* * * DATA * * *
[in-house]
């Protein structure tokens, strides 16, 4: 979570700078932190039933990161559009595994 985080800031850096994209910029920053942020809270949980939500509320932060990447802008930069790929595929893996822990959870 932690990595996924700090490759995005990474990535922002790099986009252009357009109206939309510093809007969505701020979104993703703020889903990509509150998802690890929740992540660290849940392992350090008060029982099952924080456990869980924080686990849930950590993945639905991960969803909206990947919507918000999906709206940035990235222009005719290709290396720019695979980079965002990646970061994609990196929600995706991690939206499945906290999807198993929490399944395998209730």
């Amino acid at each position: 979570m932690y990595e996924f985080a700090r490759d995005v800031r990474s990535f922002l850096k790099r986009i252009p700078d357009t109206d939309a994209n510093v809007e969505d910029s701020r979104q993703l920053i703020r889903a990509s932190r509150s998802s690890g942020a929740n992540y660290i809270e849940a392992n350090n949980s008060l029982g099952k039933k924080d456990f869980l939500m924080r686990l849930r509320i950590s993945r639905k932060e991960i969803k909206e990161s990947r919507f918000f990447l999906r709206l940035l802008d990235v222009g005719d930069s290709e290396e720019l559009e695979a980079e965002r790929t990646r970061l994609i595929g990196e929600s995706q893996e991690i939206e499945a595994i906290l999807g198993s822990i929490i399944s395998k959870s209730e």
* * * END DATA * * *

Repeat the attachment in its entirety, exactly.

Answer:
[in-house]
């Protein structure tokens, strides 16, 4: 979570700078932190039933990161559009595994 985080800031850096994209910029920053942020809270949980939500509320932060990447802008930069790929595929893996822990959870 932690990595996924700090490759995005990474990535922002790099986009252009357009109206939309510093809007969505701020979104993703703020889903990509509150998802690890929740992540660290849940392992350090008060029982099952924080456990869980924080686990849930950590993945639905991960969803909206990947919507918000999906709206940035990235222009005719290709290396720019695979980079965002990646970061994609990196929600995706991690939206499945906290999807198993929490399944395998209730």
């Amino acid at each position: 979570m932690y990595e996924f985080a700090r490759d995005v800031r990474s990535f922002l850096k790099r986009i252009p700078d357009t109206d939309a994209n510093v809007e969505d910029s701020r979104q993703l920053i703020r889903a990509s932190r509150s998802s690890g942020a929740n992540y660290i809270e849940a392992n350090n949980s008060l029982g099952k039933k924080d456990f869980l939500m924080r686990l849930r509320i950590s993945r639905k932060e991960i969803k909206e990161s990947r919507f918000f990447l999906r709206l940035l802008d990235v222009g005719d930069s290709e290396e720019l559009e695979a980079e965002r790929t990646r970061l994609i595929g990196e929600s995706q893996e991690i939206e499945a595994i906290l999807g198993s822990i929490i399944s395998k959870s209730e």